Wild birds endure in the spaces humans covet and convert for ourselves. Many bird species have hung on like few other vertebrates even the most overbuilt cities: from pigeons on building ledges to sparrows finding habitat in postage-stamp sized park spaces, from redtail hawks raising chicks on the overhangs of prime urban real estate to migratory geese taking a rest (or even resting for the entire winter) on artificial lakes in engineered and gardened simulations of wildlands.
Wild birds also make life a little better for humans by providing "natural services" -- eating insects and pests, scattering seeds for plants, adding lovely songs and sounds to the aural environment, and more -- even if humans don't always return the favor.
Artist-engineer Natalie Jeremijenko has a special interest in animals that coexist with humans in the built environment. As part of the ongoing set of projects she is undertaking under the rubric of OOZ -- as in 'zoo' spelled backwards -- she examines the narrow spaces where humans and animals species directly intersect, interact, and possibly find ways to communicate.
On Saturday evening OOZ, Inc. [...for the birds] opened at Postmasters Gallery in Manhattan. [OOZ was not yet listed on the web site as of this evening.] Most of the space inside the gallery is devoted to displays of bird housing and perches designed by cutting edge architecture firms, based on Jeremijenko's concepts of creating urban systems that can accomodate species besides humans -- "bird-scaled speculative and sustainable architecture" that "welcomes them and invites them to urbanize." One of my favorites was the most simply done: one and two litre soda bottles cut lengthwise in to curvy-sided ledges and affixed firmly, and fairly densely, to a section chain-link fence. I can imagine the cozily concave platforms accomodating nests of small species, like wrens and chikadees, into a pueblo-like multitiered community. But will birds actually take to this and the other designs?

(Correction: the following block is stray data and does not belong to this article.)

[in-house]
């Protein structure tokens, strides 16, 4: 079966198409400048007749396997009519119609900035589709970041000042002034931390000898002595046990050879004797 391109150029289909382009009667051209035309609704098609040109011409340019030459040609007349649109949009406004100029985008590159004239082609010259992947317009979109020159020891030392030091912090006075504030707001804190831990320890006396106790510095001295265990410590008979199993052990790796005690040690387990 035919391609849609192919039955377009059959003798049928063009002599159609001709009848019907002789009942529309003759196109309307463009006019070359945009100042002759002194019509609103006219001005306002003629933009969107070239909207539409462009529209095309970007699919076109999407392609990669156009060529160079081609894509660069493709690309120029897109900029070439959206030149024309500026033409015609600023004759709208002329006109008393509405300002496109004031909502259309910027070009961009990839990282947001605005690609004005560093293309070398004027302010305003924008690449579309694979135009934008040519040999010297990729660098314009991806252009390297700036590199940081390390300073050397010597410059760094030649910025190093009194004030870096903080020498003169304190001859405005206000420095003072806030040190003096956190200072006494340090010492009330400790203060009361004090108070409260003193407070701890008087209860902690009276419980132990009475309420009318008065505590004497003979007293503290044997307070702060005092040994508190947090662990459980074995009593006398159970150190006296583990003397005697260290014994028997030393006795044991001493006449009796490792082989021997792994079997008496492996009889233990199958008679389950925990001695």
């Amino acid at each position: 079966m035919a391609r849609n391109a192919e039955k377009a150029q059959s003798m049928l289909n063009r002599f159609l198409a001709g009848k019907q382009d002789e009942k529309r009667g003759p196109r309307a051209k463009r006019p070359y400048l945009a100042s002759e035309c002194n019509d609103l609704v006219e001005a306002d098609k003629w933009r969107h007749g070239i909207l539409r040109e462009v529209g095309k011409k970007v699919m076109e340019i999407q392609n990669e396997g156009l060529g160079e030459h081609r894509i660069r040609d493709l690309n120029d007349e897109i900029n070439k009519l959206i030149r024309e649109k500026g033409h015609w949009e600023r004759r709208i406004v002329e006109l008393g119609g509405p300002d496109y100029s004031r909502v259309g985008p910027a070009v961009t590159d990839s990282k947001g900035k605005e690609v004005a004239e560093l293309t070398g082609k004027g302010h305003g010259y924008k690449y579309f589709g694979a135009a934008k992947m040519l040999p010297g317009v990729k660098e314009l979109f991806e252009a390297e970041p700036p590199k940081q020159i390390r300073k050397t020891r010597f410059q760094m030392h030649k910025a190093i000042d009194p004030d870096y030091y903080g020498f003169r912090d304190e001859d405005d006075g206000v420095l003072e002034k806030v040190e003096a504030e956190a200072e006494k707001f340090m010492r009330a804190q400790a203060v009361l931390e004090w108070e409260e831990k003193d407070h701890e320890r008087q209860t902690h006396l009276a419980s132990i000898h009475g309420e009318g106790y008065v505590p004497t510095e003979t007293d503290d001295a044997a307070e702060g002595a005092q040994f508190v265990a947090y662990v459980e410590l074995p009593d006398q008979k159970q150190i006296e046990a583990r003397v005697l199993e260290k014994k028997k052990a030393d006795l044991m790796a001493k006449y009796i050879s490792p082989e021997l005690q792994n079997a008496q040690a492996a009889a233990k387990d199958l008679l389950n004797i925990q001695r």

The answer may be up on the roof, which has been converted into a 1,000 square foot garden site -- an urban development for high density avian living that includes the architected bird housing, water systems, regular deliveries of healthy food, and other urban amenities scaled down to small bird size. Jeremijenko's plan is to observe the comings and goings of birds, noting how they use the space, as well as how the structures and perches affect their behavior and perceptions in turn. And while she mentioned that a special bird-human dinner party might be in the works, people are otherwise excluded from on-site visits. Instead, gallery goers can observe the doings on the roof via transmissions sent to small screens and a large projection inside the gallery.
The screens turn the visitor into a technologically-aided voyeur on the lives of the birds, underlining how zoos can turn animals into objects even as they protect and conserve them. And they emphasize our remove from the un-built environment and how unusual it is to deny ourselves...well, just about anything, and allocate it instead to accomodating the other creatures on this planet.
How might we make more space for other creatures in the city and enhance the health of the urban environment for us and them?
Perhaps by willingly excluding ourselves from some places, and leaving them for the birds.
Image: Installation image of an interactive perch from Jeremijenko's contribution to the 2006 Whitney Biennial. "Bird Perches are designed to facilitate human bird communication, translating into human dialect some of the birds concerns and arguments. From the birds point of view they provide an experimental platform to observe which perch/noise/arguments are effective in convincing people to share resources."